In the mood for some light and lovely reading? We’ve got just the thing! This list of nine sidesplitting, heartwarming romantic comedies will set your heart aglow and restore your hope in love’s mysterious and quirky ways. From master writers like Jane Austen, Nora Ephron, and Laurie Colwin, to the avant-garde Raphael Bob-Waksberg and zany Kevin Kwan—we have an extraordinary lineup of hilarious and deeply felt stories featuring best-friends-turned-lovers, dysfunctional families, nosy neighbors, and more. Instead of turning on your favorite movie, why not read your way into romantic oblivion and fall in love right alongside these memorable characters?
Happy All the Time by Laurie Colwin
Guido and Vincent, best friends (and third cousins), aren’t expecting to fall head over heels in love, but that is exactly what happens. Guido is smitten with Holly, a dazzling young woman who chafes at the idea of complacency, while Vincent falls for Misty, a work colleague with an acerbic sense of humor who seems as uninterested in love as she is in Vincent (at first). In the months that follow, both couples will experience the rituals of courtship, jealousy, estrangement, family entanglements, and other perils of the heart, as they try to find love in spite of themselves. A modern classic first published in 1978, Happy All the Time is as much a sophisticated romantic comedy about the love between two partners as it is a novel about the powerful bonds shared by family members, friends, colleagues, and confidants.
Heartburn by Nora Ephron
Is it possible to write a hysterical novel about the breakup of the perfect marriage? If the writer is Nora Ephron, the answer is a resounding yes. Seven months into her pregnancy, Rachel Samstat discovers that her husband, Mark, is in love with another woman. The fact that the other woman has “a neck as long as an arm and a nose as long as a thumb and you should see her legs” is no consolation. In this inspired confection of adultery, revenge, group therapy, and pot roast, the creator of Sleepless in Seattle reminds us that comedy depends on anguish as surely as proper gravy depends on flour and butter.
Someone Who Will Love You in All Your Damaged Glory by Raphael Bob-Waksberg
Written with all the scathing dark humor that is a hallmark of BoJack Horseman, Raphael Bob-Waksberg delivers a fabulously off-beat collection of short stories about love—the best and worst thing in the universe. From a young engaged couple forced to deal with interfering relatives dictating the appropriate number of ritual goat sacrifices for their wedding to a pair of lonely commuters who ride the subway in silence, forever, eternally failing to make that longed-for contact, these tales of humor, romance, whimsy, and cultural commentary are beautifully written with crushing emotional vulnerability.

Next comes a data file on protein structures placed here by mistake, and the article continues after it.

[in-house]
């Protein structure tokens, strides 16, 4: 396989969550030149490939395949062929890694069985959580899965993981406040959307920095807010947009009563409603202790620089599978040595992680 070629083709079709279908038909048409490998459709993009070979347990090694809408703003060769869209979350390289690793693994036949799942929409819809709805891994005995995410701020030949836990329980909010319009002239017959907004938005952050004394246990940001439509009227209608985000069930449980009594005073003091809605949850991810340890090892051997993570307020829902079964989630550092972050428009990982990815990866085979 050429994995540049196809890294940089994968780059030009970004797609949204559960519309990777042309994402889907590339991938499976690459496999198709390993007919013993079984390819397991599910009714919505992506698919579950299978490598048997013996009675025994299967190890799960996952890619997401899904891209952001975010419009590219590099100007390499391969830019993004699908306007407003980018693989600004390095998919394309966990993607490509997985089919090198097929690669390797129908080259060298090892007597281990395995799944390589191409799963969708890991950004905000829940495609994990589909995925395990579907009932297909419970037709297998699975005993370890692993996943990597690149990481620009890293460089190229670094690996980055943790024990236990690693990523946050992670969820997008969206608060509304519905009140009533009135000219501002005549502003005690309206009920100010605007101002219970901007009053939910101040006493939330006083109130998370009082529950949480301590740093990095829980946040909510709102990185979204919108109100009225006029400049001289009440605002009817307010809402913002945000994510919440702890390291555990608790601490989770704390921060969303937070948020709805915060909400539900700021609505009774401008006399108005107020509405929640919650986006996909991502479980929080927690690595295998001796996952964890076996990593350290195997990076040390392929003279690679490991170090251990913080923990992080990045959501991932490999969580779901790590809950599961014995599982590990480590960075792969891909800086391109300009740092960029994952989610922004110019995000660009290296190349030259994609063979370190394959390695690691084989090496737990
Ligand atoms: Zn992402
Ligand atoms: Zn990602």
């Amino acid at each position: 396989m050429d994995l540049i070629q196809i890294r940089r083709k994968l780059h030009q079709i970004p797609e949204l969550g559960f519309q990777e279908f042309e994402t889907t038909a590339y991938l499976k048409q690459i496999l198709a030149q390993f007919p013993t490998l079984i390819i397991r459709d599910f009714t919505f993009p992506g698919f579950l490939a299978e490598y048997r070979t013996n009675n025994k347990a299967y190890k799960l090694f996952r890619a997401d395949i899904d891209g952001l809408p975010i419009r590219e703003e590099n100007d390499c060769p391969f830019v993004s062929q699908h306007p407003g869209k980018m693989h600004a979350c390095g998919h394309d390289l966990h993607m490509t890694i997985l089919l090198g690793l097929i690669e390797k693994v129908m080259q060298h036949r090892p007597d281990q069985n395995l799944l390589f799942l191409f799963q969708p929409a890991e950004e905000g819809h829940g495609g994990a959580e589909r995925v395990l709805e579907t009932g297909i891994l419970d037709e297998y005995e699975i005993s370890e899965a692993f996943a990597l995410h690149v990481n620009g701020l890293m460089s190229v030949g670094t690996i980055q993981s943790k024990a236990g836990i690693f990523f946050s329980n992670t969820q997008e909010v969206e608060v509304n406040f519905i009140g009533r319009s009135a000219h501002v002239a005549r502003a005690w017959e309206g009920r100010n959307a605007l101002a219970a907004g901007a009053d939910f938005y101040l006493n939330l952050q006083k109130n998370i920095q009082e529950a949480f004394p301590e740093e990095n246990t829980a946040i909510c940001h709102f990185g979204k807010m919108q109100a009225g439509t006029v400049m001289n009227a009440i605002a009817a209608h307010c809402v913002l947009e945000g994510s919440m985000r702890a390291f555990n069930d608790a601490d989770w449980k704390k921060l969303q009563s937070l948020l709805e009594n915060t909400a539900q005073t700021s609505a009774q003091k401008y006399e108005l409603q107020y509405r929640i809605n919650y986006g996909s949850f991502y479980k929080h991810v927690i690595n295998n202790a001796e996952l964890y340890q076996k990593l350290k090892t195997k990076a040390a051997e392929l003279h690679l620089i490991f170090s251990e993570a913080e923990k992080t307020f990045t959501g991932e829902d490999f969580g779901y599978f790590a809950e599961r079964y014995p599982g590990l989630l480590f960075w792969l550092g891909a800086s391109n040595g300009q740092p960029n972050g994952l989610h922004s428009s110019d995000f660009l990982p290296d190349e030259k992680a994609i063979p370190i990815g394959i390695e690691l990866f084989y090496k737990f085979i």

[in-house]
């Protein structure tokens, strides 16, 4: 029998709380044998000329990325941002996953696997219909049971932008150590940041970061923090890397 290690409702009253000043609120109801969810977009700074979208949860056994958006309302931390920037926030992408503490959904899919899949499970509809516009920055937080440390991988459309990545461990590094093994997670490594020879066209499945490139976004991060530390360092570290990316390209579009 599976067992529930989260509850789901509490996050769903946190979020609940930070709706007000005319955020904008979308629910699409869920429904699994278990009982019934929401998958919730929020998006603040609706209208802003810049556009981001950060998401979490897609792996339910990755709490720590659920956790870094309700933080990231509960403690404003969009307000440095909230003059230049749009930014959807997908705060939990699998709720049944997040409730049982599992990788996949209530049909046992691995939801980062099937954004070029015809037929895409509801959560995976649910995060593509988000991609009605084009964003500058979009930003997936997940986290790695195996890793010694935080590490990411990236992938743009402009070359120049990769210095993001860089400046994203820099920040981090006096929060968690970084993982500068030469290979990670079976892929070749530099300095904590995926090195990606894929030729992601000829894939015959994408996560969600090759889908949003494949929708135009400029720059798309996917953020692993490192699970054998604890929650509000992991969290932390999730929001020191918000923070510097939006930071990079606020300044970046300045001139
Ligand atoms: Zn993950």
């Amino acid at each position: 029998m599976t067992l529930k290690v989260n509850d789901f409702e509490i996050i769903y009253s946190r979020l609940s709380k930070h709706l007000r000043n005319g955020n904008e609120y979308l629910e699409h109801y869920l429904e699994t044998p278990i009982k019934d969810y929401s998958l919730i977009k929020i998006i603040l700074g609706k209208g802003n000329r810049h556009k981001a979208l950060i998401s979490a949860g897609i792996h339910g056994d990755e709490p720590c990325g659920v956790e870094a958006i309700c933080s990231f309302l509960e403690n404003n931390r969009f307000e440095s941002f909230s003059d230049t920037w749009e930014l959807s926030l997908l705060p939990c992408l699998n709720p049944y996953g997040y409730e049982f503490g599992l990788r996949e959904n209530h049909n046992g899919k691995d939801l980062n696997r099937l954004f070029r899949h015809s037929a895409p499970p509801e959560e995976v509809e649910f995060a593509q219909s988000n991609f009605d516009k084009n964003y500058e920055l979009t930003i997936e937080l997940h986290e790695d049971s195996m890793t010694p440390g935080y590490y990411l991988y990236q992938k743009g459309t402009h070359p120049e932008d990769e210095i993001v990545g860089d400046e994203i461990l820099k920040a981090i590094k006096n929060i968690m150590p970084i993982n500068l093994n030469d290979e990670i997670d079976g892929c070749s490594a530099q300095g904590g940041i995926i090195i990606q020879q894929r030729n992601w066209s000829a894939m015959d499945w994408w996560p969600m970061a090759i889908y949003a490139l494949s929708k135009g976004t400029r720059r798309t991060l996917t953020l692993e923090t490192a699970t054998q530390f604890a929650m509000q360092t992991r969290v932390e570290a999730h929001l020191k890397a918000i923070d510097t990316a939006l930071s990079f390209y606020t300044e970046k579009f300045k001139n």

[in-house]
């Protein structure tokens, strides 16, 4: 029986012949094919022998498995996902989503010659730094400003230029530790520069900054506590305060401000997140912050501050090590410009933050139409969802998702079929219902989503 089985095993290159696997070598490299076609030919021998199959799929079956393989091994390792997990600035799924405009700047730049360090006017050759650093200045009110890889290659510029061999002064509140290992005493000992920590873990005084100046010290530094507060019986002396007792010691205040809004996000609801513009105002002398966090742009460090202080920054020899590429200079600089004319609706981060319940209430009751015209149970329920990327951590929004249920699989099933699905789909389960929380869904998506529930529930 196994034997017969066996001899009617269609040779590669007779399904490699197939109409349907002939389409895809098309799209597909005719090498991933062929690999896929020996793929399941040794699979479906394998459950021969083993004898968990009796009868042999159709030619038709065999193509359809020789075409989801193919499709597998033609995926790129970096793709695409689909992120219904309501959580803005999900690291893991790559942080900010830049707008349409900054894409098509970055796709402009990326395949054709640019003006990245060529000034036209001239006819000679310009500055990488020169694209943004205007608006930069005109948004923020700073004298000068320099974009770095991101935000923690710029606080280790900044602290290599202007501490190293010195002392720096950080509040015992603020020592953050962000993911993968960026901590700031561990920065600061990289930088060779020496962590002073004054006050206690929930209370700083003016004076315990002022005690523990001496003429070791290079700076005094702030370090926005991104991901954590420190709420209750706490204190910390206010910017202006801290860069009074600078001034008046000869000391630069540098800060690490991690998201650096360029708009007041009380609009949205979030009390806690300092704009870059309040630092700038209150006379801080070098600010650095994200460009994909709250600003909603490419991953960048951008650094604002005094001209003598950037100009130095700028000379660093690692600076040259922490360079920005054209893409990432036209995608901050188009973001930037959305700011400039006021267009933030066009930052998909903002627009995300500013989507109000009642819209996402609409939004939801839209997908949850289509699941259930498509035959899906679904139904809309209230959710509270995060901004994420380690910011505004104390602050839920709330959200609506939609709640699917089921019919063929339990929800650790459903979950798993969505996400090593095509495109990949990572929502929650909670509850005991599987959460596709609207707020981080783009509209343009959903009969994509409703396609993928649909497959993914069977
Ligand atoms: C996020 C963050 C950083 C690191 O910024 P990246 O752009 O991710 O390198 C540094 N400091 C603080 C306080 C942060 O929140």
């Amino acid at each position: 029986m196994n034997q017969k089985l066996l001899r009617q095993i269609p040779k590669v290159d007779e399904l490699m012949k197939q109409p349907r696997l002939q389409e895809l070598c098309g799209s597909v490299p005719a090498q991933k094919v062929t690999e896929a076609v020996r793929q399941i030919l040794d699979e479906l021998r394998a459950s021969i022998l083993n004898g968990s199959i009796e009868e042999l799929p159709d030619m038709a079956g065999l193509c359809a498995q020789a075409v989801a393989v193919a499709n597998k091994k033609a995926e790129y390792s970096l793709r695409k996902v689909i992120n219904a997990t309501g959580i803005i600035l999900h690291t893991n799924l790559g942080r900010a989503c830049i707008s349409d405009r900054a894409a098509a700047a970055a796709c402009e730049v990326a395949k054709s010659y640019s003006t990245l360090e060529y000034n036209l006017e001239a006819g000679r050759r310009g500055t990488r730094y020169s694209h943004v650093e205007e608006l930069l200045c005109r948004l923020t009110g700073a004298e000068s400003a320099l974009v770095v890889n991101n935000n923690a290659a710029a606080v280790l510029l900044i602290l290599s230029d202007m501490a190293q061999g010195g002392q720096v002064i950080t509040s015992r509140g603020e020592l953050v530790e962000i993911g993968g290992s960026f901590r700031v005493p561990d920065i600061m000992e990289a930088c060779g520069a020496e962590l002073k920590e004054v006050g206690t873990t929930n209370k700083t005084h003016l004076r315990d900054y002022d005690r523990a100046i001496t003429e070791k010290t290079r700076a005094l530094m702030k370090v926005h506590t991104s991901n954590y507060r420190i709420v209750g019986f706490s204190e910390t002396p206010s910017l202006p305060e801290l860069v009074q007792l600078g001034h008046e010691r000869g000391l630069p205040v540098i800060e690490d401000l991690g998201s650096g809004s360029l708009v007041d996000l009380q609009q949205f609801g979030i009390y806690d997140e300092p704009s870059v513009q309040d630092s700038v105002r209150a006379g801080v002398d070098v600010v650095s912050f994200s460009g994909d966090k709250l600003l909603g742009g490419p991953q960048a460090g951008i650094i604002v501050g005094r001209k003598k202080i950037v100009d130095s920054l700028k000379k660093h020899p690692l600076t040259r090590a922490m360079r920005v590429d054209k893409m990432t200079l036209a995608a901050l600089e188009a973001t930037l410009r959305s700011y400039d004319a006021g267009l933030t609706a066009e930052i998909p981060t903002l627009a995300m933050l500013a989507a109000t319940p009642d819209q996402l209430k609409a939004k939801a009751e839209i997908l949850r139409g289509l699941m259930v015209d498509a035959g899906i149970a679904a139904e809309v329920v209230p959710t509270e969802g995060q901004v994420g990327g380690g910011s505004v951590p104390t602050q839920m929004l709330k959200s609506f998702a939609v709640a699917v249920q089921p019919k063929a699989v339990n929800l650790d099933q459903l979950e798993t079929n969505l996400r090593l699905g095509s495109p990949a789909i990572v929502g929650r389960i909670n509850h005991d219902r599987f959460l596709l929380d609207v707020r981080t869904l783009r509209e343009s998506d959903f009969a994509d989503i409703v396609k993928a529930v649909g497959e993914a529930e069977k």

Standard Deviation by Katherine Heiny
This uproarious novel from the celebrated author of Single, Carefree, Mellow is about the challenges of a good marriage, the delight and heartache of raising children, and the irresistible temptation to wonder about the path not taken. When Graham Cavanaugh divorced his first wife, it was to marry his girlfriend, Audra, a woman as irrepressible as she is spontaneous and fun. But, Graham learns, life with Audra can also be exhausting, constantly interrupted by chatty phone calls, picky-eater houseguests, and invitations to weddings of people he’s never met. As Graham and Audra share dinners, holidays, and late glasses of wine with his first wife, he starts to wonder: How can anyone love two such different women? Did I make the right choice? Is there a right choice?
This Must Be the Place by Maggie O’Farrell
Daniel Sullivan and his wife, Claudette, have made an idyllic life in the country, but a secret from Daniel’s past threatens to destroy their meticulously constructed and fiercely protected home. Shot through with humor and wisdom, This Must Be the Place is an irresistible love story that crisscrosses continents and time zones as it captures an extraordinary marriage, and an unforgettable family, with wit and deep affection.
The Pursuit of Love by Nancy Mitford
Mitford’s most enduringly popular novel is a classic comedy about growing up and falling in love among the privileged and eccentric. The first of three novels following the Radlett family focuses on the travails of Linda, the most beautiful and wayward Radlett daughter, who falls first for a stuffy Tory politician, then an ardent Communist, and finally a French duke named Fabrice.
Emma by Jane Austen
Twenty-one-year-old Emma Woodhouse is comfortably dominating the social order in the village of Highbury, convinced that she has both the understanding and the right to manage other people’s lives—for their own good, of course. Probing the deepest human ironies while setting before us a dazzling gallery of pretentious and admirable characters, Jane Austen’s revolutionary and inspiring novel has captured the imagination of readers for centuries.
The Accidental Tourist by Anne Tyler
Immobilized by grief, travel writer Macon Leary is becoming increasingly prickly and alone, anchored by his solitude and an unwillingness to compromise his creature comforts. Then he meets Muriel, an eccentric dog trainer too optimistic to let Macon disappear into himself. Despite Macon’s best efforts to remain insulated, Muriel upends his solitary, systemized life, catapulting him into the center of a messy, beautiful love story he never imagined.
Crazy Rich Asians by Kevin Kwan
When New Yorker Rachel Chu agrees to spend the summer in Singapore with her boyfriend, Nicholas Young, she envisions a humble family home and quality time with the man she hopes to marry. But Nick has failed to give his girlfriend a few key details. One, that his childhood home looks like a palace; two, that he grew up riding in more private planes than cars; and three, that he just happens to be the country’s most eligible bachelor.